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International Women's Day 2022: Shuang-Ye Wu

Professor Shuang-Ye Wu is a professor of Geoscience at University of Dayton who is also chair of the Department of Geology and Environmental Geosciences. She focuses on the area of climatology.

Tell us about your background and professional trajectory. How did you end up at UD? 

I had two parents who were engineers, and I was born in the 70s in China, at the tail end of the Cultural Revolution, thankfully. By the time I reached school age, schooling had returned back to normal so I missed no years of formal schooling. However, my father was imprisoned as “counter-revolutionary” for 3 years and I was born during this time. We did not have much growing up. Four of us lived in one room: my grandma, my parents and me. But in this time and in my environment, this was seen as normal, so I would say I had a mostly happy childhood. I never felt deprived or poor in spite of the material scarcity.

This was also a time the communist government pushed for women’s advancement, with a popular slogan: women can hold up half of the sky: or 妇女能顶半边天 (Fu niu neng ding ban bian tian). While women did advance in Chinese society, they continued to face discrimination in spaces of power. For example, I was interested in physics but was told “girls can’t do physics.” Discrimination remained rampant in spite of the changes the Communist Party instituted. I ended up studying English literature for my Bachelor’s Degree and also got an M.A. in Linguistics. But when I became an interpreter and translator for China’s Environmental Protection Agency or EPA, I became interested in environmental issues and Geosciences and went to Cambridge in the UK. I received an M.Phil. and Ph.D there in geography, with a particular interest in climate and water issues. After a 3-year postdoc at Penn State, and a 1-year teaching at Gettysburg College, I applied to UD, was accepted, and never looked back. At the time I didn't even know what Marianist was and had to look it up in a dictionary. I had grown up in a non-religious environment in China. Yet here I am 18 years later.

What experiences have impacted you in your career? 

One experience that particularly marked me was working as an interpreter for a Chinese delegation to Kenya. I was a high-level delegate for a UN conference and managed to travel around Kenya for one month, visiting small towns and villages in addition to Nairobi. When visiting the Serengeti, it hit me: human beings are far from the only species on earth. So many animals were present in their natural habitat, not behind the bars of a cage. There are so few places that remain like this on earth. It may seem to be a simple realization. But we humans ought not be so anthropocentric. As I traveled through Kenya, I translated documents about conservation and wildlife while witnessing this amazing environment and I reflected on how humans navigate the world and it made me feel thankful that wild animals in their natural habitat still exist in the Serengeti and how important it is to preserve this wildlife.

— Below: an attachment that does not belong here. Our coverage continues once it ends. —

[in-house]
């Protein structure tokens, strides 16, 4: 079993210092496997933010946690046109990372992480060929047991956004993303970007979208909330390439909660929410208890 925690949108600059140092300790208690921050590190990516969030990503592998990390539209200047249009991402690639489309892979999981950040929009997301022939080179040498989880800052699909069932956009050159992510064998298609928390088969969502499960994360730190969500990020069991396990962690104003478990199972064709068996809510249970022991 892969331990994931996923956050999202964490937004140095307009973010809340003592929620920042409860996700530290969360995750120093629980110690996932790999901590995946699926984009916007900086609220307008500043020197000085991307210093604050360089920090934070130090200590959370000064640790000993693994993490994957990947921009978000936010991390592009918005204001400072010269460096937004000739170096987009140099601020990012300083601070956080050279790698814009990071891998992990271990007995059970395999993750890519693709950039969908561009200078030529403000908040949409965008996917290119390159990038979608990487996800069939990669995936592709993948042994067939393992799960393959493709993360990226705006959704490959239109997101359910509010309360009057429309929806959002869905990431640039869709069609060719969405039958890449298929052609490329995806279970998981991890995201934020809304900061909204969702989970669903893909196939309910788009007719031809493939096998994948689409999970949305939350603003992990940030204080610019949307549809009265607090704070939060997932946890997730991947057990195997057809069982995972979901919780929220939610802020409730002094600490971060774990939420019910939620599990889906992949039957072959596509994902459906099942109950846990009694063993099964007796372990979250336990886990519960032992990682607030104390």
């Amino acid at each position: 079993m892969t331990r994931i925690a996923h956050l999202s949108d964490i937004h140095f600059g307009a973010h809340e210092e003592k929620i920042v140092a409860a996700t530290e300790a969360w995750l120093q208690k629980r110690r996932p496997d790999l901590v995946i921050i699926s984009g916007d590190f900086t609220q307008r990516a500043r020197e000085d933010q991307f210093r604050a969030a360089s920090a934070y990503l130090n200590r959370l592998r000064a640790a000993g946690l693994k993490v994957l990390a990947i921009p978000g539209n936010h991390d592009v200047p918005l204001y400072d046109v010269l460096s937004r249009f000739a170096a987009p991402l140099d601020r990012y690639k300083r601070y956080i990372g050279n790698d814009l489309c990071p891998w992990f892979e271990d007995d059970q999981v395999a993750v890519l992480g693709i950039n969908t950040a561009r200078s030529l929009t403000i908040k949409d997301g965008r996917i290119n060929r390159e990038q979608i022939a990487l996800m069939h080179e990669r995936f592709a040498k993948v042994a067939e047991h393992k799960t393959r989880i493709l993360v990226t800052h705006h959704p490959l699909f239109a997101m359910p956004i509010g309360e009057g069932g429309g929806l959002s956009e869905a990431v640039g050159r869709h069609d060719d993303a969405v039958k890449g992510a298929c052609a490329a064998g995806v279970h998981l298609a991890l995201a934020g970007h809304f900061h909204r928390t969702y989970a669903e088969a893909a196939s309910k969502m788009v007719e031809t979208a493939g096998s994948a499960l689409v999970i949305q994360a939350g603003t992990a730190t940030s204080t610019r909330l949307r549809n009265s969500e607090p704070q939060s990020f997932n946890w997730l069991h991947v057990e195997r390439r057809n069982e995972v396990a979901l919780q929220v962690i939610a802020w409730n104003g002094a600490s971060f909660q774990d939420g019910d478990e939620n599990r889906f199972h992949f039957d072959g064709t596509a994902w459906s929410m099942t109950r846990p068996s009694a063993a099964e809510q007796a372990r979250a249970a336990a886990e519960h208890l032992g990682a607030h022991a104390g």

What about your research area has been fulfilling and brought you the most satisfaction?

As a climatologist, my scientific work is very politically charged. I have been invited to do interviews on the radio, for newspapers and the TV news. But the most rewarding component about my research area is community outreach, such as giving public talks in spaces like public libraries. I love engaging with both students and community members about the science of climate change. While the scientific nitty gritty of climate change is complex and nuanced, these inherent nuances to the research are used as a manipulative tool to deny climate change. Climate change itself is not in dispute or uncertain at all. What I like to do is to talk about the practical steps ahead to address climate change, especially considering that the IPCC published a new report that climate change is advancing more quickly than we are able to respond. So much is changing so rapidly that outreach to community leaders, activists and others is essential and very rewarding.

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